On October 27th, 2017 comet 96P/Machholz reached its 6th Perihelion passage since it’s discovery in 1986. At the time Don Machholz discovered this comet it had already passed perihelion. 96P/Machholz is a rather unusual comet, in the case of its composition (reltaively low in C2, C3 and Cyanogen) and unusual orbit for a short periodic comet (very inclinated and eccentric).

In this (unusually long) post I will go into some depth regarding the inbound journey and  perihelion passage of 96P/Machholz as seen by the Solar and Heliospheric Observatory (SOHO), Solar TErrestrial RElations Observatory Ahead (STEREO-A) and by  some ground-based observations.

Nota bene: This is an updated version of a Blog post published on this website during the beginning of November.

Ground-based Observations

Before perihelion, the comet was only visible from the Southern-Hempisphere, quickly moving North and rapidly brightening. The comet wasn’t observable for very long, as it stayed extremely faint until about a month before perihelion.  Soon, by mid-October, it entered daylight as seen from Earth.

96P Machholz mattiazzoComet 96P/Machholz imaged by on October 2nd with C11 at f/6.3 + QHY 163m ccd. The comet was estimated to be about mag +15 in this image. (c) Michael Mattiazzo.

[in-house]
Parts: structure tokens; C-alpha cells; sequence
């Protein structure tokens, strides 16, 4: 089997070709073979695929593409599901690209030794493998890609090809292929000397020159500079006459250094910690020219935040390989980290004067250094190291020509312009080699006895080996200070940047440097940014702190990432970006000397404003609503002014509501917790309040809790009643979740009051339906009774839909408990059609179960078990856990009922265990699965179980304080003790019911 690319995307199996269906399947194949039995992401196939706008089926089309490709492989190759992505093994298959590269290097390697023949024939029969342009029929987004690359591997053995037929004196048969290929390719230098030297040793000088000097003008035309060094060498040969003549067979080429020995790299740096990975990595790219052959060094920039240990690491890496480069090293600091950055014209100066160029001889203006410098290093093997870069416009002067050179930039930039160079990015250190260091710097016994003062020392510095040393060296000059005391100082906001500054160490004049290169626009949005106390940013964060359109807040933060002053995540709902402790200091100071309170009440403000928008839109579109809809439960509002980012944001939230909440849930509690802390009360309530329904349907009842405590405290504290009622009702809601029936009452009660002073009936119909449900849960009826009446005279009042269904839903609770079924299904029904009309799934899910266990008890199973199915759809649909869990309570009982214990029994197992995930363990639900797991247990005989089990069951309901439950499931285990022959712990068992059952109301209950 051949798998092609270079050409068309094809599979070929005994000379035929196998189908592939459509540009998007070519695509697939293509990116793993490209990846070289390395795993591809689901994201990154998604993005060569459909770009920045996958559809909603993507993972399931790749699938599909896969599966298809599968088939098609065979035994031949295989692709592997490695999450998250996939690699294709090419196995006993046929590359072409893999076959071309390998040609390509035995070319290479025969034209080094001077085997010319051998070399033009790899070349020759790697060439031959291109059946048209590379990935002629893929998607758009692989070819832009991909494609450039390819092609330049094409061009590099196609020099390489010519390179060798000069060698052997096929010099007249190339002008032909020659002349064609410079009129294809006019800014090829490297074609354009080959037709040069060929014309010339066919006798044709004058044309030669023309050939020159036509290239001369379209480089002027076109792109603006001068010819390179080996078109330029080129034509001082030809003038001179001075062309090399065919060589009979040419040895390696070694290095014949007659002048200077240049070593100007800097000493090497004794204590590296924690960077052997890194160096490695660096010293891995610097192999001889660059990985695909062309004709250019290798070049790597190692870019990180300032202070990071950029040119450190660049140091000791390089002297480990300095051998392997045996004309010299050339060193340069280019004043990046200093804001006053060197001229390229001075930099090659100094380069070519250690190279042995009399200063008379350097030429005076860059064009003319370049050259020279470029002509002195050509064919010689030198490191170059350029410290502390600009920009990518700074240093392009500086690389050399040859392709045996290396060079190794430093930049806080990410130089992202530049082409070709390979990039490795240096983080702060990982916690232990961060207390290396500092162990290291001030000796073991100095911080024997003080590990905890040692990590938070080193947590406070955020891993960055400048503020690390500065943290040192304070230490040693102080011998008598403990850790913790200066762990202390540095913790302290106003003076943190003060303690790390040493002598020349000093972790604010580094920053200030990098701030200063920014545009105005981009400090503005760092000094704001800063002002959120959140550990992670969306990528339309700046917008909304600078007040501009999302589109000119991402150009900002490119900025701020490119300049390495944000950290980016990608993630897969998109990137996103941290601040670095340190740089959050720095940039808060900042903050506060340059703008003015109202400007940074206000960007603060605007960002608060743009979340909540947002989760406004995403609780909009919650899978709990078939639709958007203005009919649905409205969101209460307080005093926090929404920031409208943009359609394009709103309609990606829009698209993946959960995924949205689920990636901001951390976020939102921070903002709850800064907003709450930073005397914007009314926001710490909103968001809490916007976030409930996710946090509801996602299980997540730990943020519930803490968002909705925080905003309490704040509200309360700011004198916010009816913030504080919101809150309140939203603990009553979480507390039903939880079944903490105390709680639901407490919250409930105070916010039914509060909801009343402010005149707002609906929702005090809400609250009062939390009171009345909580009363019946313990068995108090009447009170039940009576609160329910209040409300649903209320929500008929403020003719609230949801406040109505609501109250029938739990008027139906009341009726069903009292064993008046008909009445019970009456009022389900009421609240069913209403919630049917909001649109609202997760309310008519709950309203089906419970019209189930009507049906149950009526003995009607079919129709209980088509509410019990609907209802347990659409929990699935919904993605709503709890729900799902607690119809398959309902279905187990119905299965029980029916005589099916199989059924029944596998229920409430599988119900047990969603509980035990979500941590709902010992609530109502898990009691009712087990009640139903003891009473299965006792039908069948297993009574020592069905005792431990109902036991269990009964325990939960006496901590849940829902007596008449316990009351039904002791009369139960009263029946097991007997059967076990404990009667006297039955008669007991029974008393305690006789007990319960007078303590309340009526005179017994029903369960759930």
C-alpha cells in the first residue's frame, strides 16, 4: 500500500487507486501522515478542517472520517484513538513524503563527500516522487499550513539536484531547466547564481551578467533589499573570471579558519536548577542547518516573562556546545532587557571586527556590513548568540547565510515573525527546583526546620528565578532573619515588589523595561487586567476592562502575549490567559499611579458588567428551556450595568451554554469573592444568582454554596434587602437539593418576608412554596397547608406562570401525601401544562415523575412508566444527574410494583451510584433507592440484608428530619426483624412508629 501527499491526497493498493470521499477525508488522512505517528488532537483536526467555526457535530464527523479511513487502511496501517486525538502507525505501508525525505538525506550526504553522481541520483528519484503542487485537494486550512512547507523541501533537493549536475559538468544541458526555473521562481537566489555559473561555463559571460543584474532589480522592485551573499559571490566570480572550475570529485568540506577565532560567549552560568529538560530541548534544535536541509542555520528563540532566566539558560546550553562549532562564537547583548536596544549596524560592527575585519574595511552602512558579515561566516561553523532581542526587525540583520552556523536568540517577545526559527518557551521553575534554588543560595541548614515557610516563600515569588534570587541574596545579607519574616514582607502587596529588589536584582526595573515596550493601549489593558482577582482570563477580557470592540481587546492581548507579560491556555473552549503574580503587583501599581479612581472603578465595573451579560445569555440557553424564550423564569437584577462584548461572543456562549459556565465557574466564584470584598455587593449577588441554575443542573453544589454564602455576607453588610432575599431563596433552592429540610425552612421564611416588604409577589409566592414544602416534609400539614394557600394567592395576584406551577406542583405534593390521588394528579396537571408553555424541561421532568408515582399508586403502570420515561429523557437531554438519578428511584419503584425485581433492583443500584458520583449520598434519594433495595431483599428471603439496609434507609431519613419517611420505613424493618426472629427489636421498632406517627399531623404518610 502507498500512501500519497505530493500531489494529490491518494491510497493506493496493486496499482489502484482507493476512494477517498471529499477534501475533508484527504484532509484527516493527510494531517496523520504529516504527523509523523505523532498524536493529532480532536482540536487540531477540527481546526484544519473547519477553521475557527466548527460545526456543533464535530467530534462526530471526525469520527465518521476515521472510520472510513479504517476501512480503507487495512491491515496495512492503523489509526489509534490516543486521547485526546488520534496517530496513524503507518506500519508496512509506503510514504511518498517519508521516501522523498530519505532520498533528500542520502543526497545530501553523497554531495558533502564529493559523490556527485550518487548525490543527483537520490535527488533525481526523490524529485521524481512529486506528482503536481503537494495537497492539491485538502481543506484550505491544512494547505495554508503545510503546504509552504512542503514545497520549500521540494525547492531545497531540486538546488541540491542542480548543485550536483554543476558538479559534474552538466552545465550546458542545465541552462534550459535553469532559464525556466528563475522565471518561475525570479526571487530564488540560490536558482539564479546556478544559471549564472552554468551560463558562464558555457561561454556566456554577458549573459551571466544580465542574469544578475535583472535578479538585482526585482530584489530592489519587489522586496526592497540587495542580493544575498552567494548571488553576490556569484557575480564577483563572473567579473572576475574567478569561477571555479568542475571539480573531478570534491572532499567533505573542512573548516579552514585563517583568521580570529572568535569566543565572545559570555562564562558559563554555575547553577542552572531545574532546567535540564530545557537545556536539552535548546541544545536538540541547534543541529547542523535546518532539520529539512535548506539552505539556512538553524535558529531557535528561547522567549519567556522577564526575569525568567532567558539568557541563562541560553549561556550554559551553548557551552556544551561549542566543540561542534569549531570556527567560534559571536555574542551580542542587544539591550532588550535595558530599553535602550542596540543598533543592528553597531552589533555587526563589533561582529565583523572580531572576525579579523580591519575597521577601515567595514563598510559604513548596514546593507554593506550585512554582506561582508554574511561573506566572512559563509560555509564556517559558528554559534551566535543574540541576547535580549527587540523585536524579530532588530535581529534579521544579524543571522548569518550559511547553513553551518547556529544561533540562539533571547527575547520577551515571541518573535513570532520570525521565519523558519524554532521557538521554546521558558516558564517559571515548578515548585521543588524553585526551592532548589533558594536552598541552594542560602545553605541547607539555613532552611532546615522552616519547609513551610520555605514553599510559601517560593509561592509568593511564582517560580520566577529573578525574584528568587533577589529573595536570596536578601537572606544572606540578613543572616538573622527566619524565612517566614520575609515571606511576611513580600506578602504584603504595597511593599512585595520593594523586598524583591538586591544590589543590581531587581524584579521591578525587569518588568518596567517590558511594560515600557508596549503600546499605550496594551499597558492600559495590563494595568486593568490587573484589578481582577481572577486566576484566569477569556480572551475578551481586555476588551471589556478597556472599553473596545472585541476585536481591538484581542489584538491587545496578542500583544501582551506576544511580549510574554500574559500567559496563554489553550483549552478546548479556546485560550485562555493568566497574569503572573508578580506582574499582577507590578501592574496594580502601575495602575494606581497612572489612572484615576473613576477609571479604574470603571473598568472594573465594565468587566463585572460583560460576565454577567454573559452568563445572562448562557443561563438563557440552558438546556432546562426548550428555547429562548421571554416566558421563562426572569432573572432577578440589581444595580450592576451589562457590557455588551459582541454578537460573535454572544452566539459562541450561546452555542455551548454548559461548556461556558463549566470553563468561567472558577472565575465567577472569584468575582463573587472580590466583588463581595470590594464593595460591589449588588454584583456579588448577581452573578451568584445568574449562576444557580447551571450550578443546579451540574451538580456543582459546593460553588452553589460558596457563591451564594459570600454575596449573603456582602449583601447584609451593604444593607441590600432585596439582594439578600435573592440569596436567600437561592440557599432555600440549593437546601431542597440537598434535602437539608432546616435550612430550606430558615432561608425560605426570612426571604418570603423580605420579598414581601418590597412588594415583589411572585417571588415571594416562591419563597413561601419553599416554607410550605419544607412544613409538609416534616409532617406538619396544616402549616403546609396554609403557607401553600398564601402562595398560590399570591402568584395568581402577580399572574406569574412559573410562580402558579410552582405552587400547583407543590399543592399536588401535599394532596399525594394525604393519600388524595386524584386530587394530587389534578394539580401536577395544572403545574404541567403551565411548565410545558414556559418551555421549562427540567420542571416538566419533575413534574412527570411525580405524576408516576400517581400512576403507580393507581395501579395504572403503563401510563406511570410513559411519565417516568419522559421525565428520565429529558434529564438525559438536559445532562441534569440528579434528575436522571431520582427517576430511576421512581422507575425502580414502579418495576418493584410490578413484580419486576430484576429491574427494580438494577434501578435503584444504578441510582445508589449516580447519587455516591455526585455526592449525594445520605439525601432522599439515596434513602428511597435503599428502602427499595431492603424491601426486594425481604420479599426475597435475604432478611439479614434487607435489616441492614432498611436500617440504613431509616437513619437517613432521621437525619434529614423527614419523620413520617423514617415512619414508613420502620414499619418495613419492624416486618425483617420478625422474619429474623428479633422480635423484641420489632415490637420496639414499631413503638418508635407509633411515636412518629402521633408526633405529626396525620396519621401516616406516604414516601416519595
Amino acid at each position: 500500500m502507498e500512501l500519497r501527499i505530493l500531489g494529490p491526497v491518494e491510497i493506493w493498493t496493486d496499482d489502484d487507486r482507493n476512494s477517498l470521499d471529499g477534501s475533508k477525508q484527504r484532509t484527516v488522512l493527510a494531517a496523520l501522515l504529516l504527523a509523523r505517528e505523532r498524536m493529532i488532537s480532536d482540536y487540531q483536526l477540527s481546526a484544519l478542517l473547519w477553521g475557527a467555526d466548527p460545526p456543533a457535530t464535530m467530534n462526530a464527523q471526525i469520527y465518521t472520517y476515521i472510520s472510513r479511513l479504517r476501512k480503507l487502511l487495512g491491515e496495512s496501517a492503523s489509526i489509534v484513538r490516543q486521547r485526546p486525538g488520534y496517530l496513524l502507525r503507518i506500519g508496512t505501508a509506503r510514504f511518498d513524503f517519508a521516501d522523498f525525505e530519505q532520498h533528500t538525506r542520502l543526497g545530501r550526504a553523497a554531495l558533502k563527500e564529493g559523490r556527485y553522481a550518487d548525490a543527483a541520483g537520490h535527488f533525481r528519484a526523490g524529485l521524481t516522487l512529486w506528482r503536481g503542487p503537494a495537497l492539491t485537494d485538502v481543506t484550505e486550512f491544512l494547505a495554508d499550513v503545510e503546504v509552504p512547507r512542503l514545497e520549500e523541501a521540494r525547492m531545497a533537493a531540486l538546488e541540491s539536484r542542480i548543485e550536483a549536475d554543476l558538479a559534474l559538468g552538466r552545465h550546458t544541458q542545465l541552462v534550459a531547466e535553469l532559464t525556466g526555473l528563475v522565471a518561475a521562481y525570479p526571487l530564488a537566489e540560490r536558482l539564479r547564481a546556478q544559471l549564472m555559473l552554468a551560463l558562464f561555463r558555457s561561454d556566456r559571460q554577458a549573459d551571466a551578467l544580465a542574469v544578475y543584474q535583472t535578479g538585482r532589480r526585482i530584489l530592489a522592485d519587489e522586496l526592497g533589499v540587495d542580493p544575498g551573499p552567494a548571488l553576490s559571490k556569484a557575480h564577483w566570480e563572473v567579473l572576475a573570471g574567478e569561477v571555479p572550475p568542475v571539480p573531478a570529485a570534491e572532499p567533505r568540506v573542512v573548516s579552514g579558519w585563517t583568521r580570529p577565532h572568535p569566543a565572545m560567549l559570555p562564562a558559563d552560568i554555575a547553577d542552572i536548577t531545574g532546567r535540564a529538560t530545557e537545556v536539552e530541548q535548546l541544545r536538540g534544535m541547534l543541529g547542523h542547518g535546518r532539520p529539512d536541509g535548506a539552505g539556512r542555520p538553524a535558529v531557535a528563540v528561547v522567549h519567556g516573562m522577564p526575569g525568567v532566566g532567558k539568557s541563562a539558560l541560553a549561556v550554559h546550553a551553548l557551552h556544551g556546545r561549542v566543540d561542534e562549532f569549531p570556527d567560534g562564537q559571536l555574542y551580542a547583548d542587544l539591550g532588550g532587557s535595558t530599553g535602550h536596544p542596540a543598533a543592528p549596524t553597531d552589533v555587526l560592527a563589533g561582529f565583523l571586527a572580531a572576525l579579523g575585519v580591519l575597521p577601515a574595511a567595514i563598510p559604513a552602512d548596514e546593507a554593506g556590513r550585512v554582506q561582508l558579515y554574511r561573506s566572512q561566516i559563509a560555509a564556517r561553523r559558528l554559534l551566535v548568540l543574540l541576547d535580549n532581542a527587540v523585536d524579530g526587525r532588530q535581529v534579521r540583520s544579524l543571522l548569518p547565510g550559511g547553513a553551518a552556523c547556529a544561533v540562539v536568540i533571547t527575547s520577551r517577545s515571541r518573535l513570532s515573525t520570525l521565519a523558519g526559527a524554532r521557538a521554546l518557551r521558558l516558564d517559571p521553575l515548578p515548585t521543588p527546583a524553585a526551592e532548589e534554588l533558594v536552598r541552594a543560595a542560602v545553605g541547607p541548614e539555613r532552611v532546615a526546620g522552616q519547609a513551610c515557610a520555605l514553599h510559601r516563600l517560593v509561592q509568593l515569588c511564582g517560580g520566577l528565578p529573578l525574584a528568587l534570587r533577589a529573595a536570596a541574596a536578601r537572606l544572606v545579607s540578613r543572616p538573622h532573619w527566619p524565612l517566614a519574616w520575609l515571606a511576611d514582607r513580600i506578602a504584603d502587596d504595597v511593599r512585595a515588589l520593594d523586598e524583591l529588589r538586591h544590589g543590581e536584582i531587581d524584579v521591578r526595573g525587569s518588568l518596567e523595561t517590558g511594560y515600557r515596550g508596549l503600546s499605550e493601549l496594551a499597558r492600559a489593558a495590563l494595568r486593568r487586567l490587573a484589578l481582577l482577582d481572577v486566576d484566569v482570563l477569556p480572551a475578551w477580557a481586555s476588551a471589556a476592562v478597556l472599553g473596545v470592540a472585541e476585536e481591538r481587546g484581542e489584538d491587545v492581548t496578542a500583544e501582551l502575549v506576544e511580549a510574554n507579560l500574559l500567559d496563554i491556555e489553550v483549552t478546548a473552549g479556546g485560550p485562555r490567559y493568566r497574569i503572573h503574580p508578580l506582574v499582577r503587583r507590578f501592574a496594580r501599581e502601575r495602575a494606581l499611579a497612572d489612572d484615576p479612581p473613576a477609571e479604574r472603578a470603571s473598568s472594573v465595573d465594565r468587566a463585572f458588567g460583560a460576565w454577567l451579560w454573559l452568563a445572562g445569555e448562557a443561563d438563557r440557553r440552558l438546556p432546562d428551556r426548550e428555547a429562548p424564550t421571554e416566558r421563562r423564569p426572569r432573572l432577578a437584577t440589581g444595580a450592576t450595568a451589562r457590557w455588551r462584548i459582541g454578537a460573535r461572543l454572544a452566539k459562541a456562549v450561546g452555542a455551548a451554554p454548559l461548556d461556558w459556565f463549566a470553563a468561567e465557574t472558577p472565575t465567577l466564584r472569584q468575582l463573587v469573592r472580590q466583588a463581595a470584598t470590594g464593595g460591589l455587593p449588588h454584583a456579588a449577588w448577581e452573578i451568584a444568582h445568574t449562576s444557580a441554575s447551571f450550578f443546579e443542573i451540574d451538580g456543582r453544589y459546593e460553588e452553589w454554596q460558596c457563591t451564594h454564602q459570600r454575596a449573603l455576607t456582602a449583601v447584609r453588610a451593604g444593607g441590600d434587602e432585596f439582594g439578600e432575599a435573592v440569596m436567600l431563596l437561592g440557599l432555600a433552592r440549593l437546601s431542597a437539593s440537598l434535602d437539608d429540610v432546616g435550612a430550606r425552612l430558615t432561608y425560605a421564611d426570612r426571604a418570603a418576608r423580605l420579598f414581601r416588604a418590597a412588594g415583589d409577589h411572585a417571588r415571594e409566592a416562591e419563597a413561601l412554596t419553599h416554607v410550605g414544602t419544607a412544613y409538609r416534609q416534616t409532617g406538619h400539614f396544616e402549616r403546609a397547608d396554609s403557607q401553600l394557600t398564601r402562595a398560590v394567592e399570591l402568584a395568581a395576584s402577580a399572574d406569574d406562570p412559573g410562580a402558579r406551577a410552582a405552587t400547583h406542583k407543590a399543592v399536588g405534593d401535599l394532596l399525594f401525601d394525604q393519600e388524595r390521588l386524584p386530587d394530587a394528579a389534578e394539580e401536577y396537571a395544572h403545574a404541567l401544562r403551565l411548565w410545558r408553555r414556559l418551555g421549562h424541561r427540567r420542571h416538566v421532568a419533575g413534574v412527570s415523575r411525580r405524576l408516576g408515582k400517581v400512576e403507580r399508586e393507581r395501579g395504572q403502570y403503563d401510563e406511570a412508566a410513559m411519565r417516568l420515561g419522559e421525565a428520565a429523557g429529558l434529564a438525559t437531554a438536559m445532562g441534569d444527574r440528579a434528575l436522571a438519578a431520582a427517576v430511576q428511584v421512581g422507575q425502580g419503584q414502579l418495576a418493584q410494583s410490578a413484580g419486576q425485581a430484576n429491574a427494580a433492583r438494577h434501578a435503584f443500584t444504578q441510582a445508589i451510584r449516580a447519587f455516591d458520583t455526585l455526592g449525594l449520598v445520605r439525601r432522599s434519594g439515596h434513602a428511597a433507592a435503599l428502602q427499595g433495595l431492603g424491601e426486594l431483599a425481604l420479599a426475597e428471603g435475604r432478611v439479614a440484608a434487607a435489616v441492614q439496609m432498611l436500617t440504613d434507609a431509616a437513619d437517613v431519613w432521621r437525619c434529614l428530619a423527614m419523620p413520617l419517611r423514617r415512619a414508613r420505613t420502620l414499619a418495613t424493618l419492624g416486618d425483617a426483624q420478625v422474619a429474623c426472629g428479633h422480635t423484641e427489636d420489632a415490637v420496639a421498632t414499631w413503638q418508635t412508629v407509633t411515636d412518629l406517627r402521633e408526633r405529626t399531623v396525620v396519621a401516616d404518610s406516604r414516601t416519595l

Michael Mattiazzo’s (Australia) magnitude measurments from October 8th to October 16th are listed below. Also, on October 2nd he estimated the comet to be about +15 mag. Rob Kauffman (Australia) estimated it to be around +13 mag on October 10th, well in accordance well Michael’s measurments.

Photometric and astronomic measurments of 96P/Machholz by Michael Mattiazzo. Notice the rapid brightening of this object as it rapidly moves towards perihelion.

Date/time UT    Coordinates (J2000.0)   Mag

2017 10 08.41448 13 40 26.50 -44 35 56.9 13.6 N
2017 10 09.42241 13 39 50.58 -43 43 17.8 13.0 N
2017 10 14.41992 13 36 19.45 -38 40 51.7 12.1 N
2017 10 15.41653 13 35 30.95 -37 24 39.3 11.2 N
2017 10 16.41198 13 34 41.12 -36 06 42.9 10.7 N


SOHO/SWAN Observations

Days later the comet was already close to +11 mag, and was hence detectable in SOHO’s  SWAN images. In these images it was possible to follow up on the brightening, as the object had passed within the Daylight zone as seen from Earth.  By late October the comet passed behind the “Sun-Occulted zone”, meant to block out the intense Ultraviolet sunlight from saturating the SWAN images.

96P Machholz swanSOHO/SWAN image extracts showing 96P/Machholz brightening as it was approaching the Sun (behind the blacked-out zone). Image credit: ESA/NASA/LATMOS SOHO/SWAN